Digitised examples of Prison Gothic characters. (Image: Road Research Society / Gary Yau)

Prison Gothic: The criminal record written on Hong Kong’s road signs

When I first came to Hong Kong fifteen years ago, I noticed the Chinese characters on road signs looked a little odd. Chinese characters are the epitome of balance and proportion, but the Chinese writing on these street signs was often lop-sided or slightly awkward. They may not be graceful, but these characters certainly have character. Their flaws and quirks have an energy and charm that calls attention to the work of the sign-writer. I wondered, who lettered these signs? Not a professional typographer. Certainly not a master calligrapher. Little did I know, these typographic misdemeanours were cryptically pointing to the answer.

(Images: Road Research Society)
A small selection of the hodge podge of hand-lettered characters found on road signs across Hong Kong. Stroke weights vary between characters; many are unsymmetrical and unbalanced. But these characters have their own identity and style. (Image: Road Research Society)
A hand lettered street sign on Hong Kong Island. The English text is based on Transport. Note that 利 is larger and thicker than the other Chinese characters. This is probably because the sign-maker re-used a stencil of this common character used previously for another sign (Image: Wikimedia / K.C. Tang)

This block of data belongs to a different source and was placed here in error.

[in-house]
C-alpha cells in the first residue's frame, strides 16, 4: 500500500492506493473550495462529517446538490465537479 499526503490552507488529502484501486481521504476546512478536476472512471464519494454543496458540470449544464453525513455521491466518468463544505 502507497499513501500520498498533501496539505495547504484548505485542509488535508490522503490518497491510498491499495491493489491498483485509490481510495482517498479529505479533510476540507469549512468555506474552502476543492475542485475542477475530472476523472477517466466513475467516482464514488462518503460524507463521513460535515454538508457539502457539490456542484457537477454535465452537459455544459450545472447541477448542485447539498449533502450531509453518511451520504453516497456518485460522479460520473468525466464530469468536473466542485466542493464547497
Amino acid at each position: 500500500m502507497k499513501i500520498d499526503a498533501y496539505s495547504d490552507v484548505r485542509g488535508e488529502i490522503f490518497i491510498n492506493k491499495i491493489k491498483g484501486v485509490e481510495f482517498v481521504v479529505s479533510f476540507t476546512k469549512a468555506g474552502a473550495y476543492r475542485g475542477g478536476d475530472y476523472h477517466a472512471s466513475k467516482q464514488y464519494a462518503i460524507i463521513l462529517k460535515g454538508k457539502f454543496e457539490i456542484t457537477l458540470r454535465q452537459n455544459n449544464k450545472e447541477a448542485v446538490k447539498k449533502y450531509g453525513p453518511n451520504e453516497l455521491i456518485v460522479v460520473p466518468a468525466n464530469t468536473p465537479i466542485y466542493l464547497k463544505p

The workroom in Pak Sha Wan Correctional Institution, where inmates produce almost all of Hong Kong’s road signs. These days, the signs are made using digital printing and standardised templates.
(Image: Road Research Society / Lok Ho Lam)
(Image: Road Research Society / Ka Ming)
The hand lettered road sign character (left) is more lively than a more standard typeface (right). One reason for this is that the hand-cut stencils often have flared ends on the strokes. (Image of road sign lettering: Road Research Society)
Examples of hand-lettered road signs (on blue) compared with a standard typeface (grey). The road sign lettering is rougher and less well proportioned. In some cases the road signs use variant forms of Chinese characters, for example: the base of 青 is 円 rather than 月 … also 朗, 龍 and 鐘 use horizontal strokes in place of dots. (Images of road sign lettering: Road Research Society)
The Road Research Society have identified several ‘generations’ of hand-lettered road signs, each with their own unique style. (Image: Road Research Society)
A screenshot from the digitisation process: characters are being converted into digital glyphs for a typeface
A screenshot from the digitisation process: characters are being converted into digital glyphs for a typeface
The Prison Gothic Revival Program is documenting and digitising as many examples of Prison Gothic as possible. (Image: Road Research Society)
Examples of digitised Prison Gothic characters. (Image: Road Research Society)

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